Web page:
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Debugging Eclipse GCJ Problems

This tutorial explains how to track down GCJ problems in Eclipse. It was written using Eclipse 3.2.1 on Fedora Core 6 but you should be able to follow along with other versions of Eclipse and other distros.

  1. The first thing you need to do is to find out if you have a GCJ problem or not. Just run your test case with GCJ and Sun's VM to see if the problem only occurs with GCJ. If the problem only happens with GCJ, continue with this tutorial. Otherwise, file a bug in your distribution's bug tracking system or in the Eclipse bugzilla.
  2. Next you need to determine where the problem is occurring. A stack trace will give you the clues you need. If the top of the stack trace has no errors within before a plugin, then you'll want to determine if the problem is native compilation of the plugin in question or if there is a class library problem. Disabling the plugin's native library and re-running your test case will help you determine this. Just move <plugin-name-and-version> and <plugin-name-and-version>.jar.db from /usr/lib/gcj/eclipse to a temporary location and run rebuild-gcj-db. For example, if I were looking at a problem with org.eclipse.update.core_3.2.1.v20092006, I would run the following command:
    sudo mv /usr/lib/gcj/eclipse/org.eclipse.update.core_3.2.1.v20092006.jar{.so,.db} /root
    sudo rebuild-gcj-db
    If the problem is now fixed, you need to file a bug against GCJ. You may be asked to post the jar file so that GCJ developers can investigate the problem. If the problem is still present, you probably have a class library problem so you should continue on with this tutorial.
  3. The next step is to work with the plugin code. Find the first plugin in the stack trace (i.e. skip over any failures). Next, you want to check out the same version of the plugin into an eclipse workspace. The SDK has a list of all of the plugins and corresponding cvs tags in a map file on the release page for each released version. Once you have the plugin, right click on plugin.xml or META-INF/MANIFEST.MF then PDE Tools -> Create Ant Build File.

    If you are using a jarred plugin, right click on the build.xml file that was just generated and go to Run As -> "Ant Build ...". In the dialogue that pops up, select build.update.jar and unselect build.jars:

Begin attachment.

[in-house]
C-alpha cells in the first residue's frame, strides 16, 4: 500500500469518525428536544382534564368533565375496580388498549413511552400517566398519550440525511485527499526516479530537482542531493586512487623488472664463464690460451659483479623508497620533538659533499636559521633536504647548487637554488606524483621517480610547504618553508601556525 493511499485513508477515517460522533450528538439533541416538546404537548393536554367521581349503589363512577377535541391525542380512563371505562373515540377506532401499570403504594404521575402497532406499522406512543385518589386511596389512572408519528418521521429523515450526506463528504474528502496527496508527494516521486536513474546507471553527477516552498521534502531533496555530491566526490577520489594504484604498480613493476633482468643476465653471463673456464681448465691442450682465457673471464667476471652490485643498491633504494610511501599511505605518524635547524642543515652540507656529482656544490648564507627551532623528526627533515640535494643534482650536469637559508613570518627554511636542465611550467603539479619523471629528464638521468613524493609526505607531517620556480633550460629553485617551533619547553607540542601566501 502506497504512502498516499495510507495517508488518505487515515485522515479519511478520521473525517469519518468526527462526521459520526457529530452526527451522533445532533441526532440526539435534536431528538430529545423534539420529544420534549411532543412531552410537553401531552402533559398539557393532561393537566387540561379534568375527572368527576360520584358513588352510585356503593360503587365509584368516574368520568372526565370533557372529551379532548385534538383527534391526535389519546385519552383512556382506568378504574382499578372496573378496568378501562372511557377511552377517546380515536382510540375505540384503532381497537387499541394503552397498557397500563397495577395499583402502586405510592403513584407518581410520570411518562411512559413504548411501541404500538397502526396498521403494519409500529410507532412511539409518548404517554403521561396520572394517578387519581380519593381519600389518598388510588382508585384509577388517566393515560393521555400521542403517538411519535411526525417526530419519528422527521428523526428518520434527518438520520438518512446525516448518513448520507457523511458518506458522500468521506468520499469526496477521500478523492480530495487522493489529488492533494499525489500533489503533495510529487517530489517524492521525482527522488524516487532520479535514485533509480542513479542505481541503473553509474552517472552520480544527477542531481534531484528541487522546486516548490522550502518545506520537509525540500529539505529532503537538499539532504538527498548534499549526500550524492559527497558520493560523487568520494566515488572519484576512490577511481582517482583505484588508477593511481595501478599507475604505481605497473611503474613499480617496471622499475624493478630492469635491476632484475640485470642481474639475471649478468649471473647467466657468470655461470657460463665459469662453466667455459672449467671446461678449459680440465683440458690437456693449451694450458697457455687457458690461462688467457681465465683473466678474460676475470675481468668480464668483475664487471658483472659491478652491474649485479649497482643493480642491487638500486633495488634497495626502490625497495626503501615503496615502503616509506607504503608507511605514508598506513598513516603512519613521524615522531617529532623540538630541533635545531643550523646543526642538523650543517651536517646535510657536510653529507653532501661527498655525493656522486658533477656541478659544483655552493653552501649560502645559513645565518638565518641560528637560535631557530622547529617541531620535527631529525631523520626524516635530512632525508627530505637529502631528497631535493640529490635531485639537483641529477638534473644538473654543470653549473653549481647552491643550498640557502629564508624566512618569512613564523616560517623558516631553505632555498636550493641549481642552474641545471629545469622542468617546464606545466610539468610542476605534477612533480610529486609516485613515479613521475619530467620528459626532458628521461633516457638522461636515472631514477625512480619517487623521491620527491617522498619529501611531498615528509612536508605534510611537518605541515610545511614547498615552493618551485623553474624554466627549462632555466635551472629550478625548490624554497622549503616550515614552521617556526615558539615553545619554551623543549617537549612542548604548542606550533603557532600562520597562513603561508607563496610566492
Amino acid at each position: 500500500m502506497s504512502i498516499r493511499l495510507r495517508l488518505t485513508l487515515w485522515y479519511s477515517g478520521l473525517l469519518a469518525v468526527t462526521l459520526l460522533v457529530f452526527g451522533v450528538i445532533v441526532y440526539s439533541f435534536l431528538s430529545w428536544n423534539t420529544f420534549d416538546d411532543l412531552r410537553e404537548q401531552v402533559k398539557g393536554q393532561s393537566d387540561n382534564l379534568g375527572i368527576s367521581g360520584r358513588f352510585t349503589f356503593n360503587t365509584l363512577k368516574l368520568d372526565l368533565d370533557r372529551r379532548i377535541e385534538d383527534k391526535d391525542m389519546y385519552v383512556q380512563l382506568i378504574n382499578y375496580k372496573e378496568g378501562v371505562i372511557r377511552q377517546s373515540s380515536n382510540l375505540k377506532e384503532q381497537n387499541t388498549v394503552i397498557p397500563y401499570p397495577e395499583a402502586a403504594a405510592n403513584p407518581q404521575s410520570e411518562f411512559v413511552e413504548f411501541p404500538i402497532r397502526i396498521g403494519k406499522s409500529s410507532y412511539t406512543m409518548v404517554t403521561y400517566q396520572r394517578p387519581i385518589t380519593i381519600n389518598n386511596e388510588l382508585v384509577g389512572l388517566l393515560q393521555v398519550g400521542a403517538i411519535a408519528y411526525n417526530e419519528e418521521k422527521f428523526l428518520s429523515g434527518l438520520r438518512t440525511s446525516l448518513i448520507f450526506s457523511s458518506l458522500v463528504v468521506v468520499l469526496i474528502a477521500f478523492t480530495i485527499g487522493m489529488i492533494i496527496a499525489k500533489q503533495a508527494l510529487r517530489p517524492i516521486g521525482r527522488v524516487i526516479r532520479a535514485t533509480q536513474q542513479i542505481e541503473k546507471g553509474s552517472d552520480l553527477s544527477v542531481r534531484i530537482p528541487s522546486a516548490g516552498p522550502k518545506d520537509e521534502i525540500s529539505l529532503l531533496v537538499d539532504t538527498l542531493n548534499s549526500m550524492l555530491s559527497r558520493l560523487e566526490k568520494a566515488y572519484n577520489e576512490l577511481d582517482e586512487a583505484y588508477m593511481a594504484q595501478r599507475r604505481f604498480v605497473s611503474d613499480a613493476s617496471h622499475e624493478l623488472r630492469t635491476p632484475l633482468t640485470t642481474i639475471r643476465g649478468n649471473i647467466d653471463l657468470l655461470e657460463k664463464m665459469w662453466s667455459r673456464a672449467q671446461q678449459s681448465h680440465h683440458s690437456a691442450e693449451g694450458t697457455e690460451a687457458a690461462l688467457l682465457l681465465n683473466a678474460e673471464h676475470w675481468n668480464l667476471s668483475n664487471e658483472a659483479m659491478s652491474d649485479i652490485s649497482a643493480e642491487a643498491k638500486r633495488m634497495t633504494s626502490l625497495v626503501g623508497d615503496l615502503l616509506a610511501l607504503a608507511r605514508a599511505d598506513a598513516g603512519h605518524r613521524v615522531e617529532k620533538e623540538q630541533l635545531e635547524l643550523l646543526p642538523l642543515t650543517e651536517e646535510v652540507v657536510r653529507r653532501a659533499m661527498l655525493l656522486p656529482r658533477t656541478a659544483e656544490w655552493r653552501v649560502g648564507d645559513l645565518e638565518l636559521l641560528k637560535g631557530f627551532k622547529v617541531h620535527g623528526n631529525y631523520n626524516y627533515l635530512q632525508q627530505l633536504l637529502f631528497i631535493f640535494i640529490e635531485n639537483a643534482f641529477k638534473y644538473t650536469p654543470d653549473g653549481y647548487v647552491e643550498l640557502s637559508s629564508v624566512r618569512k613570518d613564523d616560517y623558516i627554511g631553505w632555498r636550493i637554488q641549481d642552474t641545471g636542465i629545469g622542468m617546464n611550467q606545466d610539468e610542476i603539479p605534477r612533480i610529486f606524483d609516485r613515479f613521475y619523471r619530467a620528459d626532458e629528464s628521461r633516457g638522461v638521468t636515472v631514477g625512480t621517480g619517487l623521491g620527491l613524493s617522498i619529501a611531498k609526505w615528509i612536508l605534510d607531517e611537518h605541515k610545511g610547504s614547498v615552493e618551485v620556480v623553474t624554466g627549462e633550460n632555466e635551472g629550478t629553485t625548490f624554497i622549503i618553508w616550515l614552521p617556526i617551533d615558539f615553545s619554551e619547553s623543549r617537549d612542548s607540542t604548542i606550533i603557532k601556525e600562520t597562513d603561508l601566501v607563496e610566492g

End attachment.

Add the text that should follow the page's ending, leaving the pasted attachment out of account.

Click run to start the build. You will need to click on the project directory and hit F5 to see the jar you have just compiled.

    If you are using a plugin that is not jarred, right click on the generated build.xml file and go to "Run As" -> "Ant Build" to build the jars for the plugin. You will need to hit F5 too the jars as well.

  4. Now that the jars have been compiled, you need to move the jar causing the problem from the system and add a symlink from /usr/share/eclipse/plugins to the jar in your workspace. Using the previous example, I would run this set of commands to do this:
    sudo mv /usr/share/eclipse/plugins/org.eclipse.update.core_3.2.1.v20092006.jar{,.orig}
    sudo ln -s ~/workspace/org.eclipse.update.core/org.eclipse.update.core_3.2.1.200610031527.jar \
    Notice that the file name of the jar in the workspace is different from the filename of the jar in /usr/share/eclipse. Make sure that the link name is the same as the jar you moved out of the way.

  5. Once you have the link in place, it's time to start debugging. The approach I usually take is to narrow down the problem code by adding print statements at the appropriate places and comparing the output of Eclipse using GCJ and Sun's VM. This is necessary because you can't currently debug GCJ-compiled Java code. In the case where you know you have a problem, you are looking to isolate a repeatable scenario that fails. You will most likely have to rebuild your plugin many times. Before you attempt to rebuild, you have to delete the @dot directory and the jar itself. If you don't do this, you will not get a new jar with your changes.

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